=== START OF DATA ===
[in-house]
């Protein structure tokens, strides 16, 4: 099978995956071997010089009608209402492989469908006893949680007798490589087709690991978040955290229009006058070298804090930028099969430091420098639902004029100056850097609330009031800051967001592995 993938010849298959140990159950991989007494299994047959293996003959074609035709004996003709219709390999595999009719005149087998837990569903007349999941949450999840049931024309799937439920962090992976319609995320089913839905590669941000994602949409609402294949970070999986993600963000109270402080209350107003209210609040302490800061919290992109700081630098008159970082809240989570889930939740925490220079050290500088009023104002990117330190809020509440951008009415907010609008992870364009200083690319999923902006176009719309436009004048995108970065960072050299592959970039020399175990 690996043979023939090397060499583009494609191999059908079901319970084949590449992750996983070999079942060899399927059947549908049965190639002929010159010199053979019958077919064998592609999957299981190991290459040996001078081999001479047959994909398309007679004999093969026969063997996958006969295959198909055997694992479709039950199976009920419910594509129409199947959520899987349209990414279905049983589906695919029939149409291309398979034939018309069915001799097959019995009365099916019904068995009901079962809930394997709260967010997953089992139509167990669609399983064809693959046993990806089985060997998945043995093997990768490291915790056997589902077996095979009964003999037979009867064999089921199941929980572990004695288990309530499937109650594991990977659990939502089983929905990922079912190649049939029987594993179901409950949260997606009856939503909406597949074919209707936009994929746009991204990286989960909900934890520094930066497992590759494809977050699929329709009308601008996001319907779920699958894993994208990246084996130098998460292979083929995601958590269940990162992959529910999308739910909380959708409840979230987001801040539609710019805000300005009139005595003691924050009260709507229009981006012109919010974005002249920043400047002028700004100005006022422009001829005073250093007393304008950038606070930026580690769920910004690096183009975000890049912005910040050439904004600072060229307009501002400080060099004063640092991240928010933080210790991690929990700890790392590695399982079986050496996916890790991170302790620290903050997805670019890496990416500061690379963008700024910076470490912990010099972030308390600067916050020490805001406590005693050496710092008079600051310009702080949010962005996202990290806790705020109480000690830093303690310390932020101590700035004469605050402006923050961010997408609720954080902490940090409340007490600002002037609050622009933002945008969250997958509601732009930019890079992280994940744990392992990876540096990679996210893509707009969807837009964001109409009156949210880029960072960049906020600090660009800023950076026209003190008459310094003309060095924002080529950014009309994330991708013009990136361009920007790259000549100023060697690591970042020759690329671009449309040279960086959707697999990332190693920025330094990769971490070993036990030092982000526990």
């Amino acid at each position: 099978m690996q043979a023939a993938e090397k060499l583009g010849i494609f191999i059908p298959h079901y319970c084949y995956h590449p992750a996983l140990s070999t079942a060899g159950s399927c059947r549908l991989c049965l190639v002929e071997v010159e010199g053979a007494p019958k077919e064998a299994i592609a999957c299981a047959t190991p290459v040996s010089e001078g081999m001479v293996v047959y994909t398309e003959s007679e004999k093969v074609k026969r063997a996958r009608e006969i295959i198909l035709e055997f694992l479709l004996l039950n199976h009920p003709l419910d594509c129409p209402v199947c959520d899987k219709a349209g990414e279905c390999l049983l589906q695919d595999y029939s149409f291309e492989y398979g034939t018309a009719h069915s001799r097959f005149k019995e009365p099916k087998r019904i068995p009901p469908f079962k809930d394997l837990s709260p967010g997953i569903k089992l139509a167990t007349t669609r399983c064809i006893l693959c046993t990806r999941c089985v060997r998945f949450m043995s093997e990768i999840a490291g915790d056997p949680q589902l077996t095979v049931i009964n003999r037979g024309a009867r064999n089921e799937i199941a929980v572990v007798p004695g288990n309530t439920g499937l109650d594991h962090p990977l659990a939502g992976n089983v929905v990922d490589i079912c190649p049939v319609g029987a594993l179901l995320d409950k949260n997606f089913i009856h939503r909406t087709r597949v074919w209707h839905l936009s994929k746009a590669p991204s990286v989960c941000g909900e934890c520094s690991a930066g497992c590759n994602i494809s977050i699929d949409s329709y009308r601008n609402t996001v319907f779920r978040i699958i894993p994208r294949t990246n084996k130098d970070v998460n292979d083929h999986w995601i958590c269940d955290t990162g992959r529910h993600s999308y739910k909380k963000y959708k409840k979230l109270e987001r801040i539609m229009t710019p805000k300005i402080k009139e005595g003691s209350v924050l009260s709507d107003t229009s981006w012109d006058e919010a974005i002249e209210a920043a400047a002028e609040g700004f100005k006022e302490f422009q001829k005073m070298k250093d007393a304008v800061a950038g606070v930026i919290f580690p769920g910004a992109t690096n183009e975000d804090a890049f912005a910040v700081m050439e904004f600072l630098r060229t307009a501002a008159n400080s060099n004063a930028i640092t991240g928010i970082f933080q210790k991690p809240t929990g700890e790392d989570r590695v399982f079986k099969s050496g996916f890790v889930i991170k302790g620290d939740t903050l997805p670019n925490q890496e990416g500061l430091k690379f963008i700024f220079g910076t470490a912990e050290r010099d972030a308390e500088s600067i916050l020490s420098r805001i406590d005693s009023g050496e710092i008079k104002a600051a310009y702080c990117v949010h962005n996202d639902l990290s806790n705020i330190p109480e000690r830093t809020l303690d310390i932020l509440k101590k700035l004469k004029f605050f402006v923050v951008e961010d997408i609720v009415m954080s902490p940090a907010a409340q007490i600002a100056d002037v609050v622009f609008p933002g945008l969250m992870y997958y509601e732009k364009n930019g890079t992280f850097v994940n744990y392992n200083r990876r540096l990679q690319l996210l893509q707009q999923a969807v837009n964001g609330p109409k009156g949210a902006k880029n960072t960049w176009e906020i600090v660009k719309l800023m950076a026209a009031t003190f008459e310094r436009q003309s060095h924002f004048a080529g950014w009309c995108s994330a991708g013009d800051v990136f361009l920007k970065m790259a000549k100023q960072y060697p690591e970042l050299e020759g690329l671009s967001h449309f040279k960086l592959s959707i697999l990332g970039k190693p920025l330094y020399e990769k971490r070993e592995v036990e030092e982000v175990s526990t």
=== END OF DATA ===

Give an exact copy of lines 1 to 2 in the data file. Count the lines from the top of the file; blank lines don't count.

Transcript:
[in-house]
């Protein structure tokens, strides 16, 4: 099978995956071997010089009608209402492989469908006893949680007798490589087709690991978040955290229009006058070298804090930028099969430091420098639902004029100056850097609330009031800051967001592995 993938010849298959140990159950991989007494299994047959293996003959074609035709004996003709219709390999595999009719005149087998837990569903007349999941949450999840049931024309799937439920962090992976319609995320089913839905590669941000994602949409609402294949970070999986993600963000109270402080209350107003209210609040302490800061919290992109700081630098008159970082809240989570889930939740925490220079050290500088009023104002990117330190809020509440951008009415907010609008992870364009200083690319999923902006176009719309436009004048995108970065960072050299592959970039020399175990 690996043979023939090397060499583009494609191999059908079901319970084949590449992750996983070999079942060899399927059947549908049965190639002929010159010199053979019958077919064998592609999957299981190991290459040996001078081999001479047959994909398309007679004999093969026969063997996958006969295959198909055997694992479709039950199976009920419910594509129409199947959520899987349209990414279905049983589906695919029939149409291309398979034939018309069915001799097959019995009365099916019904068995009901079962809930394997709260967010997953089992139509167990669609399983064809693959046993990806089985060997998945043995093997990768490291915790056997589902077996095979009964003999037979009867064999089921199941929980572990004695288990309530499937109650594991990977659990939502089983929905990922079912190649049939029987594993179901409950949260997606009856939503909406597949074919209707936009994929746009991204990286989960909900934890520094930066497992590759494809977050699929329709009308601008996001319907779920699958894993994208990246084996130098998460292979083929995601958590269940990162992959529910999308739910909380959708409840979230987001801040539609710019805000300005009139005595003691924050009260709507229009981006012109919010974005002249920043400047002028700004100005006022422009001829005073250093007393304008950038606070930026580690769920910004690096183009975000890049912005910040050439904004600072060229307009501002400080060099004063640092991240928010933080210790991690929990700890790392590695399982079986050496996916890790991170302790620290903050997805670019890496990416500061690379963008700024910076470490912990010099972030308390600067916050020490805001406590005693050496710092008079600051310009702080949010962005996202990290806790705020109480000690830093303690310390932020101590700035004469605050402006923050961010997408609720954080902490940090409340007490600002002037609050622009933002945008969250997958509601732009930019890079992280994940744990392992990876540096990679996210893509707009969807837009964001109409009156949210880029960072960049906020600090660009800023950076026209003190008459310094003309060095924002080529950014009309994330991708013009990136361009920007790259000549100023060697690591970042020759690329671009449309040279960086959707697999990332190693920025330094990769971490070993036990030092982000526990």